Load Testing: Designing Your Test

Getting started with Test Studio Load Testing is a snap. Do you have existing functional tests in Test Studio? You can set up powerful profiles by using those tests without having to modify them. You can also quickly tailor “think time” delays to simulate the pauses real users make as they navigate your site.

Have you been capturing Fiddler traces of site activity during troubleshooting or monitoring? Use this invaluable data directly by importing it into Test Studio as a user profile!

To get the most out of your Load Test, it is best if you follow a few simple guidelines:

1.  Make sure you have think times with deviations. Think Times with deviations have a random duration. By having some users at different intervals sitting out of the test (thinking) it not only mimics real world usage better, but it allows for your agents I/O to not be as congested. It may be counter intuitive, but having your virtual users stop to think for a time will actually increase the number of users and requests that your agent can complete.

2.  Use ramp times to build up your users from a small number to larger numbers. Again, if you start with a large consistent load, without any ramping, you will likely clog the I/O. By ramping up from lower numbers you give your think times better chances to get involved.

There are six steps to create and fully define a load test:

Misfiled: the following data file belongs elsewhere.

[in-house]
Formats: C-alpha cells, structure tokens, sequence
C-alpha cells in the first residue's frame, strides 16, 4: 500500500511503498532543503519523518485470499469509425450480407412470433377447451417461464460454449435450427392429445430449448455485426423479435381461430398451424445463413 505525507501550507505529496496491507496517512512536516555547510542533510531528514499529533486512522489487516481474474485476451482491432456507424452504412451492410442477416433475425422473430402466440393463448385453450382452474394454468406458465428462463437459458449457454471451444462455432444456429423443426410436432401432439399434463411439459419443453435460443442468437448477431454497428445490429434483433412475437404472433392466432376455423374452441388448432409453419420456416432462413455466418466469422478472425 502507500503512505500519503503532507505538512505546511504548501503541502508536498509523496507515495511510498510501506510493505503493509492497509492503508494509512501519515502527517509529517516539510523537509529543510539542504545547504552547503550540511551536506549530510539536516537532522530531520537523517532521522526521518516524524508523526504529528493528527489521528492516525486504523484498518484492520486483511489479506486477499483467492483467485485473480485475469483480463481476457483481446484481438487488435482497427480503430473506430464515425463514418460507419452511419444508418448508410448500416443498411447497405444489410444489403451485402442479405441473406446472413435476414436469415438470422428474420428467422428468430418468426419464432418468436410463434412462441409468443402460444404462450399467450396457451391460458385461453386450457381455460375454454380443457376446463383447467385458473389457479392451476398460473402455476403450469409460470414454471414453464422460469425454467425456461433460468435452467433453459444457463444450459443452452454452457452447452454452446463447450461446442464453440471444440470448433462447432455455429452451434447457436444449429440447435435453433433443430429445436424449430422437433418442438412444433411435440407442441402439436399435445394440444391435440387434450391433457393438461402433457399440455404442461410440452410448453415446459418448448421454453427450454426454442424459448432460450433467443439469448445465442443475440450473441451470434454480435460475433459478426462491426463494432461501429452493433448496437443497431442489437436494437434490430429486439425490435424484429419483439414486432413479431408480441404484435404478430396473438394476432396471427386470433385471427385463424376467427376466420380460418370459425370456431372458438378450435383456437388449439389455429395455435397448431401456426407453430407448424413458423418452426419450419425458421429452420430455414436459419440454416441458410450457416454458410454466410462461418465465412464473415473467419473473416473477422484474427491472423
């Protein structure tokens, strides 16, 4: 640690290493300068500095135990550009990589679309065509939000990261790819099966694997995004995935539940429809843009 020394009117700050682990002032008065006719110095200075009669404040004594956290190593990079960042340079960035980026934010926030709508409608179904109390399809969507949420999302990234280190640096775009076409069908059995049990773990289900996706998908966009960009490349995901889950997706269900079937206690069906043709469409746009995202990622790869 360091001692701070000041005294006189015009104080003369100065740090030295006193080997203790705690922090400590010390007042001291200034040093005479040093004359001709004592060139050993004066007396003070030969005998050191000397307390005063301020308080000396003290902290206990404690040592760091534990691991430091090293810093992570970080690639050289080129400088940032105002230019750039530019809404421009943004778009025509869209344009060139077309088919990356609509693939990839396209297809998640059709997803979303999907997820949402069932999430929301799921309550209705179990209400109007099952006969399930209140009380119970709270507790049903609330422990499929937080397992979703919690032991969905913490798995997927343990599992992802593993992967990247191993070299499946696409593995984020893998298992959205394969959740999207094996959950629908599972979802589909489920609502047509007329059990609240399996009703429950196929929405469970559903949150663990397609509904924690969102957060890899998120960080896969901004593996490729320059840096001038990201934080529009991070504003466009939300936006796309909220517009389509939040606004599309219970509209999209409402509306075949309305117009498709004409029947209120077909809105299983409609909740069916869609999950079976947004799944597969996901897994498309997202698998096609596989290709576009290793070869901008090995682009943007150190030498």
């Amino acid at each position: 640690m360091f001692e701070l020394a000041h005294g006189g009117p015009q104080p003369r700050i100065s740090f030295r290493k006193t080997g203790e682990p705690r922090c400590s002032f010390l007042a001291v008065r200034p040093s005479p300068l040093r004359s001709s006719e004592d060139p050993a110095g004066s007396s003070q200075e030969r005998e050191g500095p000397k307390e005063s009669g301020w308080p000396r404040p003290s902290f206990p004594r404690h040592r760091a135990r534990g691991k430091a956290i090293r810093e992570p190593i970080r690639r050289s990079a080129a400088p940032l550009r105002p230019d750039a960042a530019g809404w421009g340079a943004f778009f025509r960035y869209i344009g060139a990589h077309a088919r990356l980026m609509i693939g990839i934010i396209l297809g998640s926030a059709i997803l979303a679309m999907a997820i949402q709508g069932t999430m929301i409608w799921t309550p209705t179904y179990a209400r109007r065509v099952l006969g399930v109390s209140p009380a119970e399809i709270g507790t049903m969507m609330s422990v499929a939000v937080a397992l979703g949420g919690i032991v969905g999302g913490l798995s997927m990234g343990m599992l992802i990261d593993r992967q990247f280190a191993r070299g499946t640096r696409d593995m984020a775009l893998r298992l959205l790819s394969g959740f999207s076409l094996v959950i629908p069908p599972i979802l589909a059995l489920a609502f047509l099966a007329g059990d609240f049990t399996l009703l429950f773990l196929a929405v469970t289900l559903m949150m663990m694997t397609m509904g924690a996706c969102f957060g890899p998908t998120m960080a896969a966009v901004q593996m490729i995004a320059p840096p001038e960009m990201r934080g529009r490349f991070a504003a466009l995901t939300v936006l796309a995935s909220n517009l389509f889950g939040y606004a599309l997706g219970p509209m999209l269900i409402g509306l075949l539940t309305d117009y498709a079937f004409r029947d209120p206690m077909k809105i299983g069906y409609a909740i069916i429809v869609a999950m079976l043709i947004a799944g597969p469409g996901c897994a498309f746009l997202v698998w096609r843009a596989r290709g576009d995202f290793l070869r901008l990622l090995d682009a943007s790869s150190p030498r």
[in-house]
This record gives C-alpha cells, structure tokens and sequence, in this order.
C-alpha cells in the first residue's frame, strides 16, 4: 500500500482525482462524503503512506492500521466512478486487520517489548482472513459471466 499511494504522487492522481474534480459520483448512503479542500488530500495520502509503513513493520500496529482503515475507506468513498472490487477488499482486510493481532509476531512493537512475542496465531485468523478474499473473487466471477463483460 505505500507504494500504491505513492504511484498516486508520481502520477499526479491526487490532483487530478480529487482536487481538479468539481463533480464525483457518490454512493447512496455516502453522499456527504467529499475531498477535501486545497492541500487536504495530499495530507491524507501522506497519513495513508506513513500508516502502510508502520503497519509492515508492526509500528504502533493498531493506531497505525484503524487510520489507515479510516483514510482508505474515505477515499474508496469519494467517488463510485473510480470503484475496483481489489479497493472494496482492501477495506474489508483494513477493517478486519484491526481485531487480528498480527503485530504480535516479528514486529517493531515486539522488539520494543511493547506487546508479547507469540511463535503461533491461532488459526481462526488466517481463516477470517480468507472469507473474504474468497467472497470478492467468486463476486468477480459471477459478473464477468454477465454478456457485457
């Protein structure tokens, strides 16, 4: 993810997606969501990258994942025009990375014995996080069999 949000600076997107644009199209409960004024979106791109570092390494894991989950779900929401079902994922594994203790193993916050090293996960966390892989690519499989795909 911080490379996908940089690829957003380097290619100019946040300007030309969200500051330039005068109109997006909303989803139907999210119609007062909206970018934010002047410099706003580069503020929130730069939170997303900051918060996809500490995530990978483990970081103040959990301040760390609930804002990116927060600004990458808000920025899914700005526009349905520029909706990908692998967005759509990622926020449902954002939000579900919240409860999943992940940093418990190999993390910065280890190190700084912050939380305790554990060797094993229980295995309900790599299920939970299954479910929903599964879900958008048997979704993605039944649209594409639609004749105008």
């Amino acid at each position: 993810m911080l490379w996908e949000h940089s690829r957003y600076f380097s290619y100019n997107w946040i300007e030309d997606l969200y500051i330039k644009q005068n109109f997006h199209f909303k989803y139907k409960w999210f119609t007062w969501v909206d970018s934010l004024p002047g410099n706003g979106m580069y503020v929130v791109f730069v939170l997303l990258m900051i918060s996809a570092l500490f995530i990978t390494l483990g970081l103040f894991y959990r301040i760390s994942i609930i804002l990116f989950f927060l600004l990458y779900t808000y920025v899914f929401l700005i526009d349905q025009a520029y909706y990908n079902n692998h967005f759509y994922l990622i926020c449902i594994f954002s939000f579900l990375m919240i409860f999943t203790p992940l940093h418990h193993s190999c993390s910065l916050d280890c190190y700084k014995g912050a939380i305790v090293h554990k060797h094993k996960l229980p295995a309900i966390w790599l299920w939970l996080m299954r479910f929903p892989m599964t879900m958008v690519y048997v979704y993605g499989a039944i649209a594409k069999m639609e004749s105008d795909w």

1.  Add a new Load test to your project:

a. Click the Record button. b. Select Load Test. c. Enter a name for your new load test. d. Click OK.

Load test

2.  Add user profiles to the load test. A "user profile" is a specific sequence of HTTP traffic that represents how one user is interacting with your web applications. A load test must have at least one user profile. Your load test may contain as many user profiles as you like. There are four possible sources for the HTTP traffic representing a user profiles.

  • Imported from an existing load test.
  • Imported from a Fiddler trace.
  • Manually capture new traffic from a selected web browser.
  • Capture HTTP traffic generated by executing an existing Telerik functional web test in a selected browser.

3.  Select the dynamic targets. A "Dynamic Target" is a unique parameter or variable used by the application to generate information like a unique user ID or session ID. These values are generated by the web server, sent to the browser which then later returns that value back to the server so that the application can match the new request to a previous HTTP transaction. To accurately simulate users via virtual users it is important to correctly return these Dynamic Targets during the load test execution.

4.  Optionally configure the think times. "Think Time" is the time it takes a person to process the information received from the application and decide what to do next. It is also the amount of time spent filling in a form before clicking on Submit or Next. Because every user is different, to have accurate load tests it is important to use a good Think Time range. Some users take longer to read and/or enter data into a form than others. Test Studio can automatically vary the Think Time based a deviation time specified with the Think Time. This will more accurately replicate the length of time from when a person receives a response (a webpage) from your server to the time that person requests a new page.

5.  Configure the work load distribution of your user profiles. You may not want all the HTTP traffic hitting your application under test equally. You may configure some of the user profiles to be much more frequent than the other user profiles.

6.  Configure the number of virtual users and the time length of the test.